Boogie: Music Festival or Cult?
They tell us Boogie is a music festival but it’s really a cult. The Head Dude is the dude with the mic. Luckily for we cult members, they share the mic round to a few, signifying a Leadership Battle that mirrors the current Australian Liberal Party. Politics sit outside the Boogie code of acceptable conduct, with exemptions extending to current recycling practices, worm farms, long drop toilets, developments in solar panels, and tasty vegan treats.
The Boogie Cult mantra is Let’s get loose together. Like all cults, you have to hand over all your money at the silver bus. There, they convert it into the cult’s own currency, the Boogie Buck. The Boogie buck will buy you all your worldly desires within the cult’s secluded Tallarook compound, the Boogie buck won’t work anywhere else in life though.
Cults like Boogie are a threat to the dominant world religious orders. One outrageous reveller attempted to win favour with the Leaders (hence securing himself a middle management position within the organisation) by invoking the Lee Strasberg Method Acting skills, he had recently picked up in the Big Apple and playing Jesus. He had gone to some trouble with his costume. Dramatic Costuming and flamboyant fashion gestures are central to the Boogie dogma, sequins and fluorescent lycra enjoying a revered position within the Camp Living Quarters and at the Stage of Worship.
When the sun settles beyond the hills each Boogie day, the Fire Worship begins. Carefully regulated by a brave CFA Crew, cult members are free to explore the charms of the flame and other pagan rituals. On the Full Blood Moon the Witches rose together (briefly seizing power from a tired and boozed leadership contingent), enticing revellers with heaving bosoms and earnest/erstwhile impromptu campfire renditions of Stevie Nicks from the seminal Fleetwood Mac album Rumours.
Onstage, the star performers were Broads, a seductive duo of virtuistic, harmonised simplicity: 2 women, 2 guitars, 2 voices and the sublime result, a pair of soaring angels descending down to us from the heavens awakening our party weary spirits. Pearls performed a strong set of 70’s inspired music, proving women in catsuits always lay down the best beats for their band members to build on.
The Drunk Mums returned to Boogie with their crazed fan contingent of girl/women, each of whom nurture frighteningly real baby dolls to their bosoms. The baby is occasionally thrust skyward, re-entering the moshpit in a downward spiral of mayhem. We love the Drunk Mums. They’re Wayne’s World, Punk Rock and Ronnie Wood, all rolled into one good fun vibe and including a Bez-like member who plays tambourine and amps punters the hell up.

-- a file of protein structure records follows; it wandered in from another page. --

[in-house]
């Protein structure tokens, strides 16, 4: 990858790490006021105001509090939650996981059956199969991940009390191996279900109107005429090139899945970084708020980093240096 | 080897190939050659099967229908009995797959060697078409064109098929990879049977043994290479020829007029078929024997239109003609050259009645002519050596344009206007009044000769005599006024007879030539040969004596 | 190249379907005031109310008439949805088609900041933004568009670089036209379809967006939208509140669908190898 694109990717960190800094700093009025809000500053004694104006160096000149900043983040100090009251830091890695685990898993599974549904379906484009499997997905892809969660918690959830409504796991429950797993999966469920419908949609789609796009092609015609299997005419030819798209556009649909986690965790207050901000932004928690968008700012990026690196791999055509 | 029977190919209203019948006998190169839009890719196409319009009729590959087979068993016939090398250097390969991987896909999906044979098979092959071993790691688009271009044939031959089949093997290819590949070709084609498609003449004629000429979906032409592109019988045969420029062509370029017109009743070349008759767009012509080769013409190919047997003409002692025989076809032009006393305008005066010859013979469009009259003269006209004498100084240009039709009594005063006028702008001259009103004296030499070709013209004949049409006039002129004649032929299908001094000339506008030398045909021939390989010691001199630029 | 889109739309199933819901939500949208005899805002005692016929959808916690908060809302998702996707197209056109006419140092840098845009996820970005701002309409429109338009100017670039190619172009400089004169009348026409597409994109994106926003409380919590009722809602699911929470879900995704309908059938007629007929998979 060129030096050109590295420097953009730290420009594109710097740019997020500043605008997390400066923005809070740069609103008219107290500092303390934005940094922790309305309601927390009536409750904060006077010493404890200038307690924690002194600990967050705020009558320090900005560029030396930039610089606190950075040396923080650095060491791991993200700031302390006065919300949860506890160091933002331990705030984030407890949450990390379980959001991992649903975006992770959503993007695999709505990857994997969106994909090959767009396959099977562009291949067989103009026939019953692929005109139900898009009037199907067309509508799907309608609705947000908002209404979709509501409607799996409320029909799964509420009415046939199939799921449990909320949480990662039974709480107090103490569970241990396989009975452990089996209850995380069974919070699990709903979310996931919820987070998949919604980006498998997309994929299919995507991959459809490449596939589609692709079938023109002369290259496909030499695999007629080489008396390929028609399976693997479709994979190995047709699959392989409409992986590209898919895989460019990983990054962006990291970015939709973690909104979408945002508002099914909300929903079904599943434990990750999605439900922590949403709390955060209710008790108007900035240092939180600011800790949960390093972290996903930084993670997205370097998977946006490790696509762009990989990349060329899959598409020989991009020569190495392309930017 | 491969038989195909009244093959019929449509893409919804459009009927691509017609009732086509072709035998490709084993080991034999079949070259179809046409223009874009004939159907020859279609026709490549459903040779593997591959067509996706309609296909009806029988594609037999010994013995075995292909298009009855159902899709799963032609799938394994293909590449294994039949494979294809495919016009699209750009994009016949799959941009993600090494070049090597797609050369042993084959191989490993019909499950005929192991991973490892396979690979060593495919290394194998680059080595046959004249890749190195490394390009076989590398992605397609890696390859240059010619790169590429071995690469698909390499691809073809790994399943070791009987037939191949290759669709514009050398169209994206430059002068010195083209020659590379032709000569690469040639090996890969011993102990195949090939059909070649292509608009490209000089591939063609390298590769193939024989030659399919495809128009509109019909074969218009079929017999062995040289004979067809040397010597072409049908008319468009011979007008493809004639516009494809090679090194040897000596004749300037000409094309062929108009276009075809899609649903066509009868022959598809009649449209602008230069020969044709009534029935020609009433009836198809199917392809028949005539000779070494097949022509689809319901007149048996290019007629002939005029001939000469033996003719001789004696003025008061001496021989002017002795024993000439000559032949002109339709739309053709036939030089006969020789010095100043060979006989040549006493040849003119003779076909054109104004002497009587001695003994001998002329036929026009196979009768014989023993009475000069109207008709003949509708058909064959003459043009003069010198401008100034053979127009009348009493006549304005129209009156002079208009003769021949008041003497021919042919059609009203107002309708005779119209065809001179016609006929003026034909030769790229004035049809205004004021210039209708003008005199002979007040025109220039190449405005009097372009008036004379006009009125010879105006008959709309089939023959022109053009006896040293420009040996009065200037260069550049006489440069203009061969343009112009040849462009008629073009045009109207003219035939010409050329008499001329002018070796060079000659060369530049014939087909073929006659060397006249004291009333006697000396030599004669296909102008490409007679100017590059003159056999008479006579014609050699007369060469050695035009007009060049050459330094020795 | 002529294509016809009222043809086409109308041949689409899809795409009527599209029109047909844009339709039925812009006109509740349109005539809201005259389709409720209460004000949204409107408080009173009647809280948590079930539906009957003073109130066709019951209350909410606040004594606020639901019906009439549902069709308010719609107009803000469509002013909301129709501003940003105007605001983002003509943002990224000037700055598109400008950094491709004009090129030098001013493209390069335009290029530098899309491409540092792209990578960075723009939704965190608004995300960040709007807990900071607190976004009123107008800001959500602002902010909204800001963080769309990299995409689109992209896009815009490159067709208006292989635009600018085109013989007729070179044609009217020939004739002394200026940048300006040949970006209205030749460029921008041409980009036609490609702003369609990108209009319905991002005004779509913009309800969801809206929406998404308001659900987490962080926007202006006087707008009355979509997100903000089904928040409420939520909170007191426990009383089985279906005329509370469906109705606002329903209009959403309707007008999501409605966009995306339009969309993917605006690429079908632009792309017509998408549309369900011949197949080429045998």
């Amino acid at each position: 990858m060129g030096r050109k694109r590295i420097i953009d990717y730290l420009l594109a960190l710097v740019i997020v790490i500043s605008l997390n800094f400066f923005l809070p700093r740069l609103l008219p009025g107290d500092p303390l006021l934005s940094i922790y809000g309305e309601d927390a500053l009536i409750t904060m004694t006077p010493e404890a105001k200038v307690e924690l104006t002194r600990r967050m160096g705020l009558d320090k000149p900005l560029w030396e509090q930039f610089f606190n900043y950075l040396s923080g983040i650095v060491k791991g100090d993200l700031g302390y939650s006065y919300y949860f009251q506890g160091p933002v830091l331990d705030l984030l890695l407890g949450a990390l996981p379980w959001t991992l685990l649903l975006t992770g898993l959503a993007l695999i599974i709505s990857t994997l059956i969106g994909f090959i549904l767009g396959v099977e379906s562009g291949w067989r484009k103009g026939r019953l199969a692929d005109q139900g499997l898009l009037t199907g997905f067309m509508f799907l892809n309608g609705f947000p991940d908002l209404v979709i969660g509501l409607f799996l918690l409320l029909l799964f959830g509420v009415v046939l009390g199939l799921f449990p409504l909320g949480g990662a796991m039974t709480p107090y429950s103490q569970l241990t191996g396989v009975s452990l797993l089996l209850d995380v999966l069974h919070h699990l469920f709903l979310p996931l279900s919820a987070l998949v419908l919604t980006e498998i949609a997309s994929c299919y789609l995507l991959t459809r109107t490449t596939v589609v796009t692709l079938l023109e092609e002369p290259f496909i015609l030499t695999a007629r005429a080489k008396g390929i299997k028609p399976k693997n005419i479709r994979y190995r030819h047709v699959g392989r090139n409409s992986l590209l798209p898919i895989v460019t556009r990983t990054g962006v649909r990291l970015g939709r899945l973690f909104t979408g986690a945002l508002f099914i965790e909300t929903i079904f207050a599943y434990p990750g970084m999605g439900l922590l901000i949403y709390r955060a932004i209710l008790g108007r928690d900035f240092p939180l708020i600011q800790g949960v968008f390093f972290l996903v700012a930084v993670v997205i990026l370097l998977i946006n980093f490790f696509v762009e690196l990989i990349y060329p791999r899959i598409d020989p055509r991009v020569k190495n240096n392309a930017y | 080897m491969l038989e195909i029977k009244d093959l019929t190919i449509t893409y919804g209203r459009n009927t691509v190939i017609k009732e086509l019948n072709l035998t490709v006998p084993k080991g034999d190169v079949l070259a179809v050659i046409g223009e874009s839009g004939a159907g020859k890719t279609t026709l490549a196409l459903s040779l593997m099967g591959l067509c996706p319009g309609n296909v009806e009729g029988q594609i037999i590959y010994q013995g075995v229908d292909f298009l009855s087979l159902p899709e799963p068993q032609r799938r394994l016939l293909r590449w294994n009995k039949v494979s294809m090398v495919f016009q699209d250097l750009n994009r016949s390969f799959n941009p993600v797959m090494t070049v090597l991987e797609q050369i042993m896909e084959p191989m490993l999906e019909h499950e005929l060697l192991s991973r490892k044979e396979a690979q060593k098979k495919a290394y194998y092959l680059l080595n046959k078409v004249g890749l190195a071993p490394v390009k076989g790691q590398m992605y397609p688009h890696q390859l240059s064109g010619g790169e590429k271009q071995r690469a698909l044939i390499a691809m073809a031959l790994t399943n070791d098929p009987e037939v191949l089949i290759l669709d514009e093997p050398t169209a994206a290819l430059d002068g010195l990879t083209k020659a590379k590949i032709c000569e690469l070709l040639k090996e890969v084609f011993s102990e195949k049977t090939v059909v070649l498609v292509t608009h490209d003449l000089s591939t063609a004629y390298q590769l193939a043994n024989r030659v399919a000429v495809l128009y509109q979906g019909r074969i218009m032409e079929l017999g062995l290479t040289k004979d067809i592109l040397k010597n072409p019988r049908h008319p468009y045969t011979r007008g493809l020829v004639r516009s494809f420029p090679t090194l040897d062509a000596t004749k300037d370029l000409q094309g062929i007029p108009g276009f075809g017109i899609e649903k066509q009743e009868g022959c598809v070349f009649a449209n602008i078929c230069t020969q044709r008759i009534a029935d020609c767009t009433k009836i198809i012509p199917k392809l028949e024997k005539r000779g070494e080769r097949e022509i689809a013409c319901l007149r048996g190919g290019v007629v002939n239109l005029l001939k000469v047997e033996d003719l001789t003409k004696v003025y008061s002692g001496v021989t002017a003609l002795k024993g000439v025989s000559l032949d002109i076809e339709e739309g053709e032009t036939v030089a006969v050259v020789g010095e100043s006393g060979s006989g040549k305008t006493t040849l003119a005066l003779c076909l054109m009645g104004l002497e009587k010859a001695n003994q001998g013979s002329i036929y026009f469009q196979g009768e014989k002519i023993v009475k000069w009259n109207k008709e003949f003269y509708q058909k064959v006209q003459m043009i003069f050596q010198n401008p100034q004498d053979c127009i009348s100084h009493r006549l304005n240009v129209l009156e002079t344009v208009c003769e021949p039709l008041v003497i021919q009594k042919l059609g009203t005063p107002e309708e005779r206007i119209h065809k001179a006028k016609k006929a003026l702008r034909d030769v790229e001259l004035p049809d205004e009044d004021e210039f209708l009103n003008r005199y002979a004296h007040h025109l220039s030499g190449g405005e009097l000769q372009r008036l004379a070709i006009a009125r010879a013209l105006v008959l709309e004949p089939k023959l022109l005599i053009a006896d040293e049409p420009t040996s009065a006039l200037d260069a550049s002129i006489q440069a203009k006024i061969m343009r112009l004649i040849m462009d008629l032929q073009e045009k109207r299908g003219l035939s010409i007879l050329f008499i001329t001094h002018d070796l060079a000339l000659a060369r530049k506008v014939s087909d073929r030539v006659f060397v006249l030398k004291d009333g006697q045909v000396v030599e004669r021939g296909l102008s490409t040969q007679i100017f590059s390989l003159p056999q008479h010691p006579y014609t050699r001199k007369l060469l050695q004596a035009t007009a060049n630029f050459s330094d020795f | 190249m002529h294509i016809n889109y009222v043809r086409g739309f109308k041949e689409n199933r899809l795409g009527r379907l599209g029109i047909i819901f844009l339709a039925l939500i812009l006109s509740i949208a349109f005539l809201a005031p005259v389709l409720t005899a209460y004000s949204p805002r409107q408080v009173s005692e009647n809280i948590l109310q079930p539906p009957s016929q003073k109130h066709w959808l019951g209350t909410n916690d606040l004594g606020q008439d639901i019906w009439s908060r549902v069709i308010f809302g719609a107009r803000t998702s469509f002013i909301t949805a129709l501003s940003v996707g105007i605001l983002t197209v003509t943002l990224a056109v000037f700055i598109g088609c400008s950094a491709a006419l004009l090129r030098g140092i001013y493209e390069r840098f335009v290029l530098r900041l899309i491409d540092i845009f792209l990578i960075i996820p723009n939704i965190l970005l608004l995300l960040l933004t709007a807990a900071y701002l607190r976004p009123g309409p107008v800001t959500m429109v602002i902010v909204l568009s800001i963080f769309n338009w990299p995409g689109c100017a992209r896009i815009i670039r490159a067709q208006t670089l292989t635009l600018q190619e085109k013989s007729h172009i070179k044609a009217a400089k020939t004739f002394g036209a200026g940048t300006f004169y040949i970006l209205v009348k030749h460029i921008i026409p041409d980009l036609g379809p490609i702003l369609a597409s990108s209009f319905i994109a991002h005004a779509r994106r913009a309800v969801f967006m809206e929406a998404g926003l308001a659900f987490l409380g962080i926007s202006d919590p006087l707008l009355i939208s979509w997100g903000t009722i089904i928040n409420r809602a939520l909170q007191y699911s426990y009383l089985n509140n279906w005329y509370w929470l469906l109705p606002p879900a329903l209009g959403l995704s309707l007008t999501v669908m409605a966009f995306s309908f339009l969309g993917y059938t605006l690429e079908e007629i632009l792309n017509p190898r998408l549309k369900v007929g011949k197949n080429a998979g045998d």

I saw committed Cult Member Beau McCafferty at Boogie again this year. Beau is the instigator of the industry standard Buddy System that works so well at Boogie, that many of us take it for granted. The rules of the Buddy System are deceptively simple: if you are getting yourself a cup or can of the Kool Aid, you must also get your buddy a cup/can of the Kool Aide. Are you high? You must also get your buddy high. Beau did also mention handcuffs, but just how a couple of buddies choose to atone for their sins in Dance Camp, should stay in Dance Camp.
Daybreak sees the operators of the coffee machine take an opportunistic grab at power. Their worshippers take the form of the long winding, greedy queue of the snake. If a cult member attempts to cut into this queue formation, their lives may indeed be threatened. The group’s insatiable addiction to the uplifting potential of the caffeine hit, has a strong hint of menace. Here we witness the murderous potential of the proletariat over their slave masters.
Once the caffeine fix has been sated, the throng partake of a viscous, bloodlike liquid that they stir with a celery stalk and thirstily call Mary. Cult members can be seen juggling rounds of the Blood of Mary, forcing fellow worshippers to partake in the substance, which is known to calm the agitated belly, whilst simultaneously uplifting the tired spirits.
The real, undisputed High priest of Boogie is the ever-elusive Bruzzy. It’s Bruzzy’s farm. Bruzzy overlooks his cult from high up within the secured exclusivity of Cult Headquarters, above the Clubhouse, with the private balcony. Few have access to the High Priest Bruzzy. Those who do sit quietly, attentatively at his feet, hanging onto his every word: ‘Let’s get Loose Together’ he murmurs softly, enigmatically. And we do. We have no choice in the matter.